While a Zoloft® overdose does not always necessitate a life-threatening emergency, it can lead to organ damage and may sometimes turn fatal.

Milder and more common symptoms include:

  • Nausea
  • Vomiting
  • Shaking and tremors
  • Fever
  • Agitation
  • Increased heart rate
  • Fatigue or tiredness
  • Diarrhea
  • Drowsiness

Sometimes, a Zoloft® overdose can be life-threatening and require immediate medical attention. Seek help right away if you or someone else exhibits the following symptoms:

  • Seizures
  • Delirium or hallucinations
  • Loss of consciousness
  • Muscle tightness
  • Confusion
  • Any sign of serotonin syndrome

Follow the instructions on the medication label and only take the amount of Zoloft® that your healthcare provider has prescribed. It’s also important to store Zoloft® out of reach of children and avoid taking more than one dose in a short period.

Can I Take Zoloft® With Alcohol?

No amount of alcohol is entirely safe to drink while on Zoloft®. This medication affects mood and behavior, and alcohol is a central nervous system depressant. When combined, the effects of Zoloft® and alcohol can be unpredictable and potentially dangerous. If you’re taking Zoloft® and considering drinking alcoholic beverages, you must talk to your healthcare provider first.

Interactions Between Alcohol and Zoloft®

Alcohol is considered a drug just like Zoloft®, and like all drugs, taking more than one at a time can significantly put your health at risk. There are harmful interactions apart from significant depression that the mixture can cause in your body, including:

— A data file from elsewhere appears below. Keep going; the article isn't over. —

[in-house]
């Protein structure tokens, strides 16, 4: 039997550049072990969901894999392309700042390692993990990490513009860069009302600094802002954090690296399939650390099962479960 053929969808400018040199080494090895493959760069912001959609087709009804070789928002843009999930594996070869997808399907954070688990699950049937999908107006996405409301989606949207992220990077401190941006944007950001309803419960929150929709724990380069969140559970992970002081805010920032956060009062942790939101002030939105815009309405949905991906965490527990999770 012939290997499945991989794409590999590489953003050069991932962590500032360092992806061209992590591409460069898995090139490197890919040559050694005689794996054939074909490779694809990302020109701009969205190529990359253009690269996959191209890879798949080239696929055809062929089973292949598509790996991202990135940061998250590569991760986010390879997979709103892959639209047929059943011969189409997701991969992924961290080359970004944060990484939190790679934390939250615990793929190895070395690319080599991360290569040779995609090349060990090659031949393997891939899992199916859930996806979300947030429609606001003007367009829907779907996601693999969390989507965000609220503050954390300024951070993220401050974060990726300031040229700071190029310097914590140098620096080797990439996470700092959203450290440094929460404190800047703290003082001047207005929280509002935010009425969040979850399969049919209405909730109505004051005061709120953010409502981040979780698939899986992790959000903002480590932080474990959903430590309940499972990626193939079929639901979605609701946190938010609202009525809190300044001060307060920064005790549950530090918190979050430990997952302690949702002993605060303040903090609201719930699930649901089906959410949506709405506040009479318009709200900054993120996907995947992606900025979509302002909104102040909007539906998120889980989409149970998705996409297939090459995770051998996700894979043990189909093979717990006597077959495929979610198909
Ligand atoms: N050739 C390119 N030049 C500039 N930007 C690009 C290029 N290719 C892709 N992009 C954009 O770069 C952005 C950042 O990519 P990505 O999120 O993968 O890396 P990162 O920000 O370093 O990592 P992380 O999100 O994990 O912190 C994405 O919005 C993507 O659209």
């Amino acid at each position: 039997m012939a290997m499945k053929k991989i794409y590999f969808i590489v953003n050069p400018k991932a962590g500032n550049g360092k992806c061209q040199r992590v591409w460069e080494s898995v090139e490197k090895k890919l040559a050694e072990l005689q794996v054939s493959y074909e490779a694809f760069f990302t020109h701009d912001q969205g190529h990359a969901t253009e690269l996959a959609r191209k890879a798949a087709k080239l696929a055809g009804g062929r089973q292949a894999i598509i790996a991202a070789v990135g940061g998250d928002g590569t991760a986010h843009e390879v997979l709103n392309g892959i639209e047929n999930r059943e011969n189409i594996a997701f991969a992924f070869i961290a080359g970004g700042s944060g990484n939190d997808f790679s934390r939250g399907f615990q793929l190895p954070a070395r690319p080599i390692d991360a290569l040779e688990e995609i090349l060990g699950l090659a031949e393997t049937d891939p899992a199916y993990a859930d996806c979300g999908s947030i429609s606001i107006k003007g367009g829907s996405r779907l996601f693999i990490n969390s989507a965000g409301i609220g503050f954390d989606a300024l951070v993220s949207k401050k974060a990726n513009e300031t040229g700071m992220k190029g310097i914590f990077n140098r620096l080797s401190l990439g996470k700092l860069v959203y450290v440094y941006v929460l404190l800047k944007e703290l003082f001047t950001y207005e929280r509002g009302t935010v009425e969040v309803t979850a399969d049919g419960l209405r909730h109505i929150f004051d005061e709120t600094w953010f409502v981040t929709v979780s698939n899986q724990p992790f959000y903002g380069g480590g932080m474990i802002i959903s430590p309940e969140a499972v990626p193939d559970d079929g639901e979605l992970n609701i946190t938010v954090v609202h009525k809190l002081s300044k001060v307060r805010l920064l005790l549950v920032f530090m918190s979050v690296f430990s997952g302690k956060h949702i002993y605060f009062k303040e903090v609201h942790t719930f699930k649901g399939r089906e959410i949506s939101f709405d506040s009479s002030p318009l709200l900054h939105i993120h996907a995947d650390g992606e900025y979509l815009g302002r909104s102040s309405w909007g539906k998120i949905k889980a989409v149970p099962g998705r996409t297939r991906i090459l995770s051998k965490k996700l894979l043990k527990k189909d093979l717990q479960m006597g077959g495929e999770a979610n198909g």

• Altered communication pathways and functions in the brain
  • Changes to normal moods, behaviors, and feelings
  • Damaged motor coordination, movement skills, and memory loss
  • Difficulty thinking, controlling impulses, and decision making
  • Increased memory impairment, impulsivity, violence

In addition, since alcohol is a central nervous system (CNS) depressant, drinking—especially heavily—can worsen depressive symptoms.

If you drink alcohol while taking sertraline (Zoloft®), you are at higher risk of experiencing the following:

  • serotonin syndrome
  • new or worse suicidal thoughts and behavior
  • excessive sedation
  • toxicity

Zoloft® and Alcohol Contraindications

There are certain situations in which it’s especially important to avoid drinking alcohol while taking Zoloft®, such as:

  • If you have a history of alcohol abuse or addiction
  • If you’re taking high doses of Zoloft®
  • If you’re pregnant or breastfeeding

In these situations, it’s important to talk to your healthcare provider about the potential risks and benefits of combining Zoloft® and alcohol. They can help you determine the best action and provide personalized recommendations to keep you safe.

Zoloft® and Other Drugs

Aside from alcohol, other drugs can interact with Zoloft® and may have serious health consequences. The following drugs are known to interact with Zoloft®: